Baroness Doreen Lawrence will lead a review into the impact of coronavirus on black, Asian and minority ethnic communities, the Labour Party says.
The campaigner and mother of murdered teenager Stephen Lawrence has been appointed as Labour's race relations adviser by leader Sir Keir Starmer.
The review will examine why the virus appears to disproportionately impact those from ethnic minority backgrounds.
The government has also commissioned an investigation into the issue.
The Intensive Care National Audit and Research Centre found that 34% of more than 4,800 critically-ill patients with Covid-19 identified as black, Asian or minority ethnic.
This is despite only 14% of people in England and Wales being from ethnic minority backgrounds, according to the 2011 census.
The virtual launch of Labour's review on Friday was attended by Baroness Lawrence, Sir Keir and Labour's shadow secretary of state for women and equalities, Marsha de Cordova.
Other attendees include Muslim Council of Britain's general secretary Harun Khan, Operation Black Vote's director Lord Simon Woolley, Royal College of Nursing deputy president Yvonne Coghill and the Sikh Network's Jas Khatkar.
Sir Keir said it was "extremely concerning" to see the "disproportionate toll" coronavirus was having on black, Asian and minority ethnic communities.
"We cannot afford to treat this as an issue to investigate once the crisis is over. We must address it now."
On why Labour has launched a rival review instead of supporting the government, Sir Keir said: "We are happy to work with the government but it seems we've approached this differently by going straight to the representative groups and we will feed this back to them".
Baroness Lawrence, a Labour peer, said: "The coronavirus pandemic has brought society together, but it has also exposed the gulf in living standards that still blights our communities.
"Black, Asian and minority ethnic communities have long been disadvantaged by the social and economic injustice which still exists in our country.
"There is a clear and tragic pattern emerging of the pandemic's impact on those communities which must be better understood."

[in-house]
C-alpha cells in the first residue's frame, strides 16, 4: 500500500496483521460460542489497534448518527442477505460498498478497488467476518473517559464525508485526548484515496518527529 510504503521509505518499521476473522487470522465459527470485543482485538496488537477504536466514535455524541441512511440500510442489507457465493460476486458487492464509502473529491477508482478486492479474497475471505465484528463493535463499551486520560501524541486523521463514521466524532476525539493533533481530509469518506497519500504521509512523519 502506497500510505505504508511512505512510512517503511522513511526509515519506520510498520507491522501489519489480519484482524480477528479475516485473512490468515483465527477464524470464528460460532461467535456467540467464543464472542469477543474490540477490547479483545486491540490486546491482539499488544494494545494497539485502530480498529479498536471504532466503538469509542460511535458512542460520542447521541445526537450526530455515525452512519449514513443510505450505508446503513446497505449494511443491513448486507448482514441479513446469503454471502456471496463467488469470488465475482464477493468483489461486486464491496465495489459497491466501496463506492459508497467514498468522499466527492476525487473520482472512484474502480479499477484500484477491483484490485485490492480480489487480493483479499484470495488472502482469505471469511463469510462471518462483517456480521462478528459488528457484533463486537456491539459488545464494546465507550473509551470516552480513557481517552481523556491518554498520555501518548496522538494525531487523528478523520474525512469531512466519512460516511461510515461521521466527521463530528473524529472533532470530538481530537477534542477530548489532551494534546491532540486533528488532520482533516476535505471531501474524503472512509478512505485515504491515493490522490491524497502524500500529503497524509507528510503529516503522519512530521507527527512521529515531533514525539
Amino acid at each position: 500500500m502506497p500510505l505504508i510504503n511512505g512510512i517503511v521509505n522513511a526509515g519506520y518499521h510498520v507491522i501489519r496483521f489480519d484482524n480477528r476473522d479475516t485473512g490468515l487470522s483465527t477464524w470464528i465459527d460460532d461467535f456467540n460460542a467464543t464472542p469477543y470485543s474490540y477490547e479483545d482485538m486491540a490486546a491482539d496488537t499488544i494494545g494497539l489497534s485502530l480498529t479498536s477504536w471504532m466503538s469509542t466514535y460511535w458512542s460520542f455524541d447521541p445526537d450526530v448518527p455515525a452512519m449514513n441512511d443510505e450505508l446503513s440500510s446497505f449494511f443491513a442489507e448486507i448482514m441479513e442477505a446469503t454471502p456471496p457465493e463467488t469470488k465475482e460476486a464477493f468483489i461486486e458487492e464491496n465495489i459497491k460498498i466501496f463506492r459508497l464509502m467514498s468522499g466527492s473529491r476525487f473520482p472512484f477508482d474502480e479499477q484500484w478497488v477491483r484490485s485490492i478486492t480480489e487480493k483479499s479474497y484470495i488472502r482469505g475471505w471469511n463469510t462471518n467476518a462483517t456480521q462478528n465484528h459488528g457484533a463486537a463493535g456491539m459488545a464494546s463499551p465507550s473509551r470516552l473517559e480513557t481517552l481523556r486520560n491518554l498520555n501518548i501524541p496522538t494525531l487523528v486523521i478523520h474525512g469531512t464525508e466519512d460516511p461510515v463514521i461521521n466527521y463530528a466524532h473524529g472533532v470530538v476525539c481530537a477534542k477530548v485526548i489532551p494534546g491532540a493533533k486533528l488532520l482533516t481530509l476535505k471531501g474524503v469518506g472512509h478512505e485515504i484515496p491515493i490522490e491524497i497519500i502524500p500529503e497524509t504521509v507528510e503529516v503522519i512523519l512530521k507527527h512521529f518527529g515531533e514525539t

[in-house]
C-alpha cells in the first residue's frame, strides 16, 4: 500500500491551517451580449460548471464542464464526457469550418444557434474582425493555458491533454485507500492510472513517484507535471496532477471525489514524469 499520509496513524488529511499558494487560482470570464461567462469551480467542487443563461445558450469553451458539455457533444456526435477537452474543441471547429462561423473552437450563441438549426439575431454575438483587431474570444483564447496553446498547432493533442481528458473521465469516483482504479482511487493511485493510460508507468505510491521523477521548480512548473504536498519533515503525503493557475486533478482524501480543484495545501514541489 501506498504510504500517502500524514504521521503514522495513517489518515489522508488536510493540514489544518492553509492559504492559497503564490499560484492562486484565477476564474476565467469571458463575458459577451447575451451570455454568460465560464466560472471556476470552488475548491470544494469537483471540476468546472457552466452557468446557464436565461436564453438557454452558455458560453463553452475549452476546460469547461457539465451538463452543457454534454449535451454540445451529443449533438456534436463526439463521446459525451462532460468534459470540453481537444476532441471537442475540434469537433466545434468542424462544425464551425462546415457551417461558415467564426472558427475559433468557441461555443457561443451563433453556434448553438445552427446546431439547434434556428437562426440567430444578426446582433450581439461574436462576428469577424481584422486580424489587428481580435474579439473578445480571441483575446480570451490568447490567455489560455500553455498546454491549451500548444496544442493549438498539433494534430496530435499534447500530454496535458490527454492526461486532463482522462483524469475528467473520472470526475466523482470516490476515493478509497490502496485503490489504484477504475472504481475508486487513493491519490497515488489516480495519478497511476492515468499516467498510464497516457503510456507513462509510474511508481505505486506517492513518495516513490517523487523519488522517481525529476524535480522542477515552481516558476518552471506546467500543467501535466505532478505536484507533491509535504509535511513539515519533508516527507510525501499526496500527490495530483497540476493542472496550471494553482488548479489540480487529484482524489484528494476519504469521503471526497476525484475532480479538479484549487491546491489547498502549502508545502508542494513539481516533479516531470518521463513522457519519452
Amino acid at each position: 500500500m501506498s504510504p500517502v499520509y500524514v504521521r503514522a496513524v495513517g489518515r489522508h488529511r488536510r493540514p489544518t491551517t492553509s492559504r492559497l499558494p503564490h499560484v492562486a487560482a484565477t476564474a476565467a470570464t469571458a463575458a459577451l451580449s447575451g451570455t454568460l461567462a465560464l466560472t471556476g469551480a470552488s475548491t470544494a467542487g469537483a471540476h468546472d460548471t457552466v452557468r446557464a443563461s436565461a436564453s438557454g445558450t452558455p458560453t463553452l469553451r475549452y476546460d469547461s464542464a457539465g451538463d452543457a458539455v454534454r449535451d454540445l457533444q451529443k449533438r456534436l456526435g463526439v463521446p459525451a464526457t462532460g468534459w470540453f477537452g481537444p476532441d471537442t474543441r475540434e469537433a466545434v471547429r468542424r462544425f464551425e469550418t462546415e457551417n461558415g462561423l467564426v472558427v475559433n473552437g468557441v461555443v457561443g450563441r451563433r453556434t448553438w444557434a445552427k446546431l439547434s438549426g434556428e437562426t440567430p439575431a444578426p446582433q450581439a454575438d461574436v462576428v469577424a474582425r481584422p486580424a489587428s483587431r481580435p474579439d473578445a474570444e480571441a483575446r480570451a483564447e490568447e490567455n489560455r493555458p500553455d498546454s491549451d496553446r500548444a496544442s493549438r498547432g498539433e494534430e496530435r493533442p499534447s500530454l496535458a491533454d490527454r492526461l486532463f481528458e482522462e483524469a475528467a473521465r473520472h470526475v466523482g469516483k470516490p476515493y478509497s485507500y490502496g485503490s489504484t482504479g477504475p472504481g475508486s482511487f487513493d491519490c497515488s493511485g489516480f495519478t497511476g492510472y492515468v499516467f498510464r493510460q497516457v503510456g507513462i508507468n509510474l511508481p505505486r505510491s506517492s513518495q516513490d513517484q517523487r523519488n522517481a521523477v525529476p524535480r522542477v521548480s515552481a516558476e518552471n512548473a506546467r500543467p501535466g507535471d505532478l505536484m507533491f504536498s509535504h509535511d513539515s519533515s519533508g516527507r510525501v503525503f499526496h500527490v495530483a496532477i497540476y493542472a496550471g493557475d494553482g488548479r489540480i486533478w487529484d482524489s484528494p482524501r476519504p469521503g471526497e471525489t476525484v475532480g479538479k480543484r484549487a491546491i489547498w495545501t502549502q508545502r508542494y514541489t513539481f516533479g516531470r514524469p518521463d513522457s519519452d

She added: "I think sometimes the government don't understand or they pretend that we are not as important - yet we make up so much of the medical profession."
By Rianna Croxford, Community Affairs Correspondent
This is a complex issue that cannot be reduced to a single answer. While it is too early to draw conclusions, researchers have said the pandemic is exposing existing health and social inequalities.
Underlying health conditions such as diabetes and high-blood pressure are more prevalent in black and Asian communities, which are overrepresented in families living in poverty and overcrowded housing.
People from these backgrounds are also more likely to be in precarious jobs or employed on the frontline as key workers - putting them at greater risk of catching the virus.
Geography has been a key factor as the majority of coronavirus cases have been in diverse cities such as London, which has a higher proportion of ethnic minority communities relative to the rest of the UK.
Over the last few weeks some families have also expressed concerns that their loved ones were not seen as "priorities" by emergency services.
Speaking about the government's review at a Downing Street press briefing, Professor Chris Whitty, the UK Chief Medical Adviser, said: "It's absolutely critical that we find out which groups are most at risk so that we can help to protect them."
But he said that there is currently no conclusive evidence to show that coronavirus poses a bigger risk to people from ethnic minority backgrounds.
"This is not yet clear in terms of ethnic minorities and we need to look at this more carefully," he said.